Croft Additive Manufacturing Limited was approached by its sister company Croft Filters Limited to assist in the development of a new product range that combines additive manufacturing (AM) and conventional materials. Croft Filters manufactures bespoke metal filters for many industrial sectors. One of the major challenges for filtration is to deliver the filtration level (aperture size) and sufficient strength whilst retaining a maximal open area to deliver efficient filtration.
For example, last chance filters, which are commonly made from solely woven wire mesh, delivers high open area but with reduced overall strength. For most filter media whose filtration portion is formed from shaped woven wire mesh, the woven wire mesh used must have sufficient strength to support the final shape of the filter in its final format. This is usually achieved through the mesh wire diameter having sufficient strength to be formed into the shape, however this decreases the size of the apertures. Another solution is to add a perforated support layer, which increases the pressure drop across the filter and reduces filtration efficiency.
Croft Filters sought an innovative solution designed to increase strength and stability of mesh only, woven wire filters, through the addition of localised supports.
Traditionally, mesh is cut and formed into a cone with the help of a jig, it is then spot welded along the seam. A cone filter manufactured from Stainless steel 316L mesh holds its shape but can easily be distorted by operator and operation. Additionally, wire ends are free and not held in position, which may affect the aperture size and shape of the final product.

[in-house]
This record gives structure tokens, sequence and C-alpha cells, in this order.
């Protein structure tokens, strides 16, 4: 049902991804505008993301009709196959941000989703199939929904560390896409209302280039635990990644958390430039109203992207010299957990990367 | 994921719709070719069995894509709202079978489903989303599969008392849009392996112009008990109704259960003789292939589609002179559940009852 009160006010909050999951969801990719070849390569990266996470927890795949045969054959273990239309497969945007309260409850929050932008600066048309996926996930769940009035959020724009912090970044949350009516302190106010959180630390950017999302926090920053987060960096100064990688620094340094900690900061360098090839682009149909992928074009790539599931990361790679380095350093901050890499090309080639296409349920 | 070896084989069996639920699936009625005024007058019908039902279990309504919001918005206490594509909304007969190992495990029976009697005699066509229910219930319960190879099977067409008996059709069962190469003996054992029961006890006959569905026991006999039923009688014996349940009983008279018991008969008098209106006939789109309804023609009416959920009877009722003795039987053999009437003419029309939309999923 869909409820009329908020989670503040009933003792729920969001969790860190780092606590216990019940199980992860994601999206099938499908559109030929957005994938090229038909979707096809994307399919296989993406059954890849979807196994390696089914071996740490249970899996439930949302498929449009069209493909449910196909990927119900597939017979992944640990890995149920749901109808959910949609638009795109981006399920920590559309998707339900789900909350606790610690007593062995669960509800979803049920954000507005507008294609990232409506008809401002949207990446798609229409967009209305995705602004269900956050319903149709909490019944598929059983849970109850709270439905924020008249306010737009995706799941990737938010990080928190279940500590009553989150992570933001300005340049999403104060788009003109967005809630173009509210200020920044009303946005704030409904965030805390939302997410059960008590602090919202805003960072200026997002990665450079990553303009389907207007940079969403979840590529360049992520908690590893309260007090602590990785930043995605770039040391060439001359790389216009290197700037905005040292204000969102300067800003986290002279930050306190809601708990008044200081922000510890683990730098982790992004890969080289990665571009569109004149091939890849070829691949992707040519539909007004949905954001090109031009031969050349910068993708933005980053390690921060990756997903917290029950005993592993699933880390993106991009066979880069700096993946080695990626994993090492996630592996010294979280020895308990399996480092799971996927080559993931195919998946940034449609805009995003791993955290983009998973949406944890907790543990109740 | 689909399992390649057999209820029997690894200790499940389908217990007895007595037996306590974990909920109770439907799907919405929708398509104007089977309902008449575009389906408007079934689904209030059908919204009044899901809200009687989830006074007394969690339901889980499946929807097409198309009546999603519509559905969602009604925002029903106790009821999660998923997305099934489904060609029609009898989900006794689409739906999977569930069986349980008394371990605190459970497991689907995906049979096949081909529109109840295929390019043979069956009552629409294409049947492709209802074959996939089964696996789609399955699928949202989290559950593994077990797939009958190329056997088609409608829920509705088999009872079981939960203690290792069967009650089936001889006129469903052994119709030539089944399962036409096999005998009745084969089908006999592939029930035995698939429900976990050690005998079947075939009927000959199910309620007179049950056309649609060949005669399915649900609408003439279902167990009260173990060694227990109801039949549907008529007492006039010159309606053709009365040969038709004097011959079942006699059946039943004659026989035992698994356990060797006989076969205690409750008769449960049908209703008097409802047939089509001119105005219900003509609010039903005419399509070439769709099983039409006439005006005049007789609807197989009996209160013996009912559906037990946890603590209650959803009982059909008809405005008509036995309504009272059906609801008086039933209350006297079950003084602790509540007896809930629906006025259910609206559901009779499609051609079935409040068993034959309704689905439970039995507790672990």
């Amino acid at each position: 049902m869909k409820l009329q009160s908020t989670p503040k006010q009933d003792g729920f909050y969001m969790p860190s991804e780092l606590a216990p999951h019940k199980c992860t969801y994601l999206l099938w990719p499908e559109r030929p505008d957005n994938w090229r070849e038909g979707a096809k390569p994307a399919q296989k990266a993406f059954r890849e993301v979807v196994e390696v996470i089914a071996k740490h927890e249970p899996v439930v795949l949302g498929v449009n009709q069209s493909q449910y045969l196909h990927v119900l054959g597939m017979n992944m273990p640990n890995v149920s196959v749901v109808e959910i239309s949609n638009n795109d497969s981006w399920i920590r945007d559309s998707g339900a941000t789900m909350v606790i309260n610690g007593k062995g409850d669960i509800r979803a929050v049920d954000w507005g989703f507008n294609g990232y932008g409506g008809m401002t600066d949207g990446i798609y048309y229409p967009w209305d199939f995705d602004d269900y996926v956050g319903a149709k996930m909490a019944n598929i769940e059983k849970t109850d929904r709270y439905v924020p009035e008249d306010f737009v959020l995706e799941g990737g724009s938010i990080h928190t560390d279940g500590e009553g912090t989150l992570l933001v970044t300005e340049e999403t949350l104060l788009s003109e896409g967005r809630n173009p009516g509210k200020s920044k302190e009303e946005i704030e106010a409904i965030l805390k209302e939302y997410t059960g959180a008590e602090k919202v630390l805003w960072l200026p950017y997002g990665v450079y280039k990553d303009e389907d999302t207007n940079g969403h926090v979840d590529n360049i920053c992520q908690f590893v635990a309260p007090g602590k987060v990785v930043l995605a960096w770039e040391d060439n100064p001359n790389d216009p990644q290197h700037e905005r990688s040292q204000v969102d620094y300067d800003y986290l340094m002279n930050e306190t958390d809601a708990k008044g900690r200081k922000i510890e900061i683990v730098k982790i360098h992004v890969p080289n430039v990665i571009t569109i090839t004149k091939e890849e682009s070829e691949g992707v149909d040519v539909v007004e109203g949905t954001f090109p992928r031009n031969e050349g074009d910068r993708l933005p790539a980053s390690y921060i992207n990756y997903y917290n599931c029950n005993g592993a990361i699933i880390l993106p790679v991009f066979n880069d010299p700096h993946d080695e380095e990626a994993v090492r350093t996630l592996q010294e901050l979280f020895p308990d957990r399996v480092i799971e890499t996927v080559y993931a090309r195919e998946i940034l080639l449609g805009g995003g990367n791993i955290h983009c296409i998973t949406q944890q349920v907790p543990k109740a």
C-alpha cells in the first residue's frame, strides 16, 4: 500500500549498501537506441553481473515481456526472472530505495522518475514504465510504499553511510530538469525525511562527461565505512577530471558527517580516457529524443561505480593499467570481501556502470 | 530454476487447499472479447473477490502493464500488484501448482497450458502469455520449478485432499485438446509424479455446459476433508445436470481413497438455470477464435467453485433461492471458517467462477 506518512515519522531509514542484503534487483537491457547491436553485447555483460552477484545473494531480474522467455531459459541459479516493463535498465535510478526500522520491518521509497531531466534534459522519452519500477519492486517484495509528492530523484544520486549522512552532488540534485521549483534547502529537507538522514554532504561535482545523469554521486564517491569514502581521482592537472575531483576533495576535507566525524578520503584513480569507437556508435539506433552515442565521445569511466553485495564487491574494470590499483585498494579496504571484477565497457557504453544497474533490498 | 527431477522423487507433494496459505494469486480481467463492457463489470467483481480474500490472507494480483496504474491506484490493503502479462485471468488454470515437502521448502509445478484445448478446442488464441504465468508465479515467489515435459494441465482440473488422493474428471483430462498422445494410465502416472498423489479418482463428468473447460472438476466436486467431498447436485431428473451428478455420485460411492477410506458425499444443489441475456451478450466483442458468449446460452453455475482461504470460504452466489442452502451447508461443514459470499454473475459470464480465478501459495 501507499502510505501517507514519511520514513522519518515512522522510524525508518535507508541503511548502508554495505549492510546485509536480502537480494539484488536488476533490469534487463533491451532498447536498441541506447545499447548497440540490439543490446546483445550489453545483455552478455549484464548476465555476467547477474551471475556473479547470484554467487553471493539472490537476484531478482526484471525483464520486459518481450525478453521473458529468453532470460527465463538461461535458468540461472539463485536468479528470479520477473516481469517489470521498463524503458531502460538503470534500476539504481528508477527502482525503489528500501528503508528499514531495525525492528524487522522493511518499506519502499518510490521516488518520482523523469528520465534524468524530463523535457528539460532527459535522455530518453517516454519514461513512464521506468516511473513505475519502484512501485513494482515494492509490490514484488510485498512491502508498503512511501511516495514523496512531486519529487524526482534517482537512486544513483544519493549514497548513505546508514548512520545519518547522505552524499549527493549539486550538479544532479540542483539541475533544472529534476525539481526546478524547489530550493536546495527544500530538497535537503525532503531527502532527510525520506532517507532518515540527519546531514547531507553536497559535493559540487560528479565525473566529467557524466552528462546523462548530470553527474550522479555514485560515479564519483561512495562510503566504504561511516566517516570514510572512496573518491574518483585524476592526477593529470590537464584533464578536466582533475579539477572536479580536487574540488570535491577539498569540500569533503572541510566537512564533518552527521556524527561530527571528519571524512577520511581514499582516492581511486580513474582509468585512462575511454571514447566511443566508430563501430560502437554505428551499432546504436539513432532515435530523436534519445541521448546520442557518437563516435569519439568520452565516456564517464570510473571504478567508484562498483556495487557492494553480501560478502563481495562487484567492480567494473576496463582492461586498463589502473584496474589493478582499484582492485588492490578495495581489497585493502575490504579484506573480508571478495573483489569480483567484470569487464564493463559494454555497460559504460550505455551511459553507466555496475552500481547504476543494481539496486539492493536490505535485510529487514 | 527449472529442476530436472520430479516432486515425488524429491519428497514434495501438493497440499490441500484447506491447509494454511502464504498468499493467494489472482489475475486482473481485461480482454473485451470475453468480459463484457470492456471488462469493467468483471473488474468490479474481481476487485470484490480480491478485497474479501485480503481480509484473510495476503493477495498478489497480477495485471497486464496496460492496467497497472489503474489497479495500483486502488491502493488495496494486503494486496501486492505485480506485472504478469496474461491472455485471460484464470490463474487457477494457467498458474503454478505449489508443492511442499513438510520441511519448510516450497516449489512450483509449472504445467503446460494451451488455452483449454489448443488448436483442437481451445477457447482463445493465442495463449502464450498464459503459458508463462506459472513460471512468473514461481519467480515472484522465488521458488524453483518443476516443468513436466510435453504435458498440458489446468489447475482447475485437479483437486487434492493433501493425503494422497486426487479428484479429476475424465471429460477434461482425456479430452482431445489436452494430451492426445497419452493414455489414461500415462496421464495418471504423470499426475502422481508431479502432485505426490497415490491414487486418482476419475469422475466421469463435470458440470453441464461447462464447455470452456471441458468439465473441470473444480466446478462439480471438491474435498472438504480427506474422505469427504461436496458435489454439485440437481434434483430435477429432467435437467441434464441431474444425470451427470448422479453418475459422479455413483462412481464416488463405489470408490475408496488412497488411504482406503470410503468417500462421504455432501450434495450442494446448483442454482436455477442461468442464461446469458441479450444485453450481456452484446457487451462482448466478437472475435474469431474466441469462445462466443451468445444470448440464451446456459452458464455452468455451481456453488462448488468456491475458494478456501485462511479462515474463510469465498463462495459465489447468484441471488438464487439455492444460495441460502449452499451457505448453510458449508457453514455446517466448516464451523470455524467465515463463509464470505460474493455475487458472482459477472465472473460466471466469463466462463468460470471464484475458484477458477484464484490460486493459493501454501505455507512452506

Croft AM investigated whether conventional wire mesh can be added to a metal 3D printing build platform and then build thin layers of melted material in and on the woven wire mesh that would act as supports for strength in the final filter.
Stainless steel woven wire mesh was spot welded onto the build plate to secure the mesh in position. Layers of SS316L metal powder were then added to the build plate and the filter support areas were melted by the laser according to the CAD design. Initial trials demonstrated the need to tailor the laser power and duration in order to prevent destruction of the mesh. The mesh and supports are then removed from the AM buildplate. The filter body and ends are cut out, and then formed again using another jig. This method ensures that the mesh shape is cut without distortion of the mesh, and the ends of the mesh are held in place. Finally, the support material seam, end and fixings are laser welded to create the quality, improved performance products.
The EXOstructure filters can be made in a number of shapes and the support structures added to the woven wire mesh in specific patterns to suit the design of the filter. Extra support structures can be added to suit operational pressure requirements. The addition here of a metal support frame around the edges of the woven wire mesh firstly secures the loose ends of the wires, holding them in place thus preventing loose wires from being dislodged during operation, and secondly delivers solid edges for welding into the final shape for the main filter body, ends and fixings. The mesh filter shape is strengthened and retains its shape during operation. In addition, the area of the supports added here is less than that of a traditional perforated filter support therefore maximum open area of the mesh is obtained delivering a greater filtration efficiency.
Further studies are ongoing to include finer wire and thicker wire mesh through the optimisation of build parameter settings.
This innovative manufacturing process enables a variety of different ends and fixtures to be secured to the filter mesh more easily and with greater precision. The EXOstructure filters can be manufactured to a more consistent specification than the previous manufacturing process.